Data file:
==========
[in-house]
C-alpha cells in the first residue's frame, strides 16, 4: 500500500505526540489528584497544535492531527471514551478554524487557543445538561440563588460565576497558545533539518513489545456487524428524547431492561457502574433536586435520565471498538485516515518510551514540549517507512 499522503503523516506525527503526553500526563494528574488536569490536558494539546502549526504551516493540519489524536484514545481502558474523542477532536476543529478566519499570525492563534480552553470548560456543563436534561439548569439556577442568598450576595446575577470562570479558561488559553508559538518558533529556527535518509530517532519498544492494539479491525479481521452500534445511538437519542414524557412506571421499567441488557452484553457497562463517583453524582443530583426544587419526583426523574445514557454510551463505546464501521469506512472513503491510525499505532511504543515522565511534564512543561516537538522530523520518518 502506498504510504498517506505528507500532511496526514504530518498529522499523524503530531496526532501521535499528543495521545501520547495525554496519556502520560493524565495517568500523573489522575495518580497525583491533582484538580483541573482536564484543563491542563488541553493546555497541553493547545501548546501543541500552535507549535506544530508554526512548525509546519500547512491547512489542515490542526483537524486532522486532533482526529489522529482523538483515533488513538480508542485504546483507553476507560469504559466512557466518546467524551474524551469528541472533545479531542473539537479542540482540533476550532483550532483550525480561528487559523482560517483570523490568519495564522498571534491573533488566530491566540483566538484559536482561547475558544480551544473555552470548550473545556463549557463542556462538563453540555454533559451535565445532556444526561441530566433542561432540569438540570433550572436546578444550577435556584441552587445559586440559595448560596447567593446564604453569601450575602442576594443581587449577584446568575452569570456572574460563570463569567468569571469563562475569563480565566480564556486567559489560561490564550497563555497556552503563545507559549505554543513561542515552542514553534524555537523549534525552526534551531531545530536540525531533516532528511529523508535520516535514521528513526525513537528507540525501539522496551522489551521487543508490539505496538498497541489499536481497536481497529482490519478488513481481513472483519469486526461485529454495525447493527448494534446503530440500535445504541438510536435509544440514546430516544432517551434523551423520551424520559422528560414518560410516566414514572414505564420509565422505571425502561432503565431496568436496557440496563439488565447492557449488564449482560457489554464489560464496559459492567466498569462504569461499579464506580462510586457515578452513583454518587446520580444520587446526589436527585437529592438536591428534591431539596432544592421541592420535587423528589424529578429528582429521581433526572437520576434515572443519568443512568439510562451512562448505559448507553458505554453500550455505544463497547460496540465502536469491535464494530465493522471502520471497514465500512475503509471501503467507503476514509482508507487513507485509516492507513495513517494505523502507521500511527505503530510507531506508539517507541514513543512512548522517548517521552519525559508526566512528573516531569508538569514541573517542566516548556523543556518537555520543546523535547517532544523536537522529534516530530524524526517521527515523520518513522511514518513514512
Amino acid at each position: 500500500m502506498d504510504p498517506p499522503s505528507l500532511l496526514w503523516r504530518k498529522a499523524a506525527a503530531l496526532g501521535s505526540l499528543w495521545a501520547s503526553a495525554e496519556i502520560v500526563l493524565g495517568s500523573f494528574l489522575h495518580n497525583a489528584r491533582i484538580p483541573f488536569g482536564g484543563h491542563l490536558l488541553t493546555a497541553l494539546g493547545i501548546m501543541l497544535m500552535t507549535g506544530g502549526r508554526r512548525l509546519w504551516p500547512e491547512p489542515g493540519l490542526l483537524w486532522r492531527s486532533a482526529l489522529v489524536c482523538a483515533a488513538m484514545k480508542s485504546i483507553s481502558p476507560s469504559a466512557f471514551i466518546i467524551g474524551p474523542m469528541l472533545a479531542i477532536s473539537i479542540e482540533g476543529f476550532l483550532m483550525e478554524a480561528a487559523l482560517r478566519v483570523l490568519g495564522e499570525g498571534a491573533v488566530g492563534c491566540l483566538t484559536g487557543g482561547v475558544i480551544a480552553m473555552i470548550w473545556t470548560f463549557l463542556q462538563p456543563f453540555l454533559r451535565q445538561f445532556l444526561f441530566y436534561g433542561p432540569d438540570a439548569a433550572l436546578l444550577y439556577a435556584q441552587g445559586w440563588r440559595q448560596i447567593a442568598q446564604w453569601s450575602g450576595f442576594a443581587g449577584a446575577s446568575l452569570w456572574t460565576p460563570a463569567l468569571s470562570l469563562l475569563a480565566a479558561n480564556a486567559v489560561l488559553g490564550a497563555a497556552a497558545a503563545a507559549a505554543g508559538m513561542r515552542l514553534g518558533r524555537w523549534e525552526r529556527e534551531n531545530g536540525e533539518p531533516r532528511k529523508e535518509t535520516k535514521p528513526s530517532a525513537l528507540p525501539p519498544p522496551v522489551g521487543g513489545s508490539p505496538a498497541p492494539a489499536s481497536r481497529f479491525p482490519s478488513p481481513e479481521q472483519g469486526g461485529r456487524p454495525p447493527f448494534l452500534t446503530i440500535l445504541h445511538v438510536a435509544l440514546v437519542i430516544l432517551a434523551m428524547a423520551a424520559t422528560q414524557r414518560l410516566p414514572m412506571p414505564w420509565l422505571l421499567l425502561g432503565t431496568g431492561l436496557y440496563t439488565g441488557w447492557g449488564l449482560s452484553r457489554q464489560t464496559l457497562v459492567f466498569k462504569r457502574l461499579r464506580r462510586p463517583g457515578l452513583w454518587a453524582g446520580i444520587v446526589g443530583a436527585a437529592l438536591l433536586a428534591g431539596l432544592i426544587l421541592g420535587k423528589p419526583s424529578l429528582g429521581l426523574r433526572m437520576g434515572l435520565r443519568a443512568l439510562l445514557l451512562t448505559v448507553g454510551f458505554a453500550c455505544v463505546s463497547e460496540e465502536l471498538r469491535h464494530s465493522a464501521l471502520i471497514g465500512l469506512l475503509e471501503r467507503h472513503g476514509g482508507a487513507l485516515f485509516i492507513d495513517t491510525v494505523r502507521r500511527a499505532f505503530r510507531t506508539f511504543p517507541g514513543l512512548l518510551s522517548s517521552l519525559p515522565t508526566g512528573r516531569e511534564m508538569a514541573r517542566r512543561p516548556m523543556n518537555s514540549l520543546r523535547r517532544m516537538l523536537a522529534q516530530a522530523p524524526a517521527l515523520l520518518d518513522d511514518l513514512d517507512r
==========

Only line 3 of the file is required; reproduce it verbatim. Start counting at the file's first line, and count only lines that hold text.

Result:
Amino acid at each position: 500500500m502506498d504510504p498517506p499522503s505528507l500532511l496526514w503523516r504530518k498529522a499523524a506525527a503530531l496526532g501521535s505526540l499528543w495521545a501520547s503526553a495525554e496519556i502520560v500526563l493524565g495517568s500523573f494528574l489522575h495518580n497525583a489528584r491533582i484538580p483541573f488536569g482536564g484543563h491542563l490536558l488541553t493546555a497541553l494539546g493547545i501548546m501543541l497544535m500552535t507549535g506544530g502549526r508554526r512548525l509546519w504551516p500547512e491547512p489542515g493540519l490542526l483537524w486532522r492531527s486532533a482526529l489522529v489524536c482523538a483515533a488513538m484514545k480508542s485504546i483507553s481502558p476507560s469504559a466512557f471514551i466518546i467524551g474524551p474523542m469528541l472533545a479531542i477532536s473539537i479542540e482540533g476543529f476550532l483550532m483550525e478554524a480561528a487559523l482560517r478566519v483570523l490568519g495564522e499570525g498571534a491573533v488566530g492563534c491566540l483566538t484559536g487557543g482561547v475558544i480551544a480552553m473555552i470548550w473545556t470548560f463549557l463542556q462538563p456543563f453540555l454533559r451535565q445538561f445532556l444526561f441530566y436534561g433542561p432540569d438540570a439548569a433550572l436546578l444550577y439556577a435556584q441552587g445559586w440563588r440559595q448560596i447567593a442568598q446564604w453569601s450575602g450576595f442576594a443581587g449577584a446575577s446568575l452569570w456572574t460565576p460563570a463569567l468569571s470562570l469563562l475569563a480565566a479558561n480564556a486567559v489560561l488559553g490564550a497563555a497556552a497558545a503563545a507559549a505554543g508559538m513561542r515552542l514553534g518558533r524555537w523549534e525552526r529556527e534551531n531545530g536540525e533539518p531533516r532528511k529523508e535518509t535520516k535514521p528513526s530517532a525513537l528507540p525501539p519498544p522496551v522489551g521487543g513489545s508490539p505496538a498497541p492494539a489499536s481497536r481497529f479491525p482490519s478488513p481481513e479481521q472483519g469486526g461485529r456487524p454495525p447493527f448494534l452500534t446503530i440500535l445504541h445511538v438510536a435509544l440514546v437519542i430516544l432517551a434523551m428524547a423520551a424520559t422528560q414524557r414518560l410516566p414514572m412506571p414505564w420509565l422505571l421499567l425502561g432503565t431496568g431492561l436496557y440496563t439488565g441488557w447492557g449488564l449482560s452484553r457489554q464489560t464496559l457497562v459492567f466498569k462504569r457502574l461499579r464506580r462510586p463517583g457515578l452513583w454518587a453524582g446520580i444520587v446526589g443530583a436527585a437529592l438536591l433536586a428534591g431539596l432544592i426544587l421541592g420535587k423528589p419526583s424529578l429528582g429521581l426523574r433526572m437520576g434515572l435520565r443519568a443512568l439510562l445514557l451512562t448505559v448507553g454510551f458505554a453500550c455505544v463505546s463497547e460496540e465502536l471498538r469491535h464494530s465493522a464501521l471502520i471497514g465500512l469506512l475503509e471501503r467507503h472513503g476514509g482508507a487513507l485516515f485509516i492507513d495513517t491510525v494505523r502507521r500511527a499505532f505503530r510507531t506508539f511504543p517507541g514513543l512512548l518510551s522517548s517521552l519525559p515522565t508526566g512528573r516531569e511534564m508538569a514541573r517542566r512543561p516548556m523543556n518537555s514540549l520543546r523535547r517532544m516537538l523536537a522529534q516530530a522530523p524524526a517521527l515523520l520518518d518513522d511514518l513514512d517507512r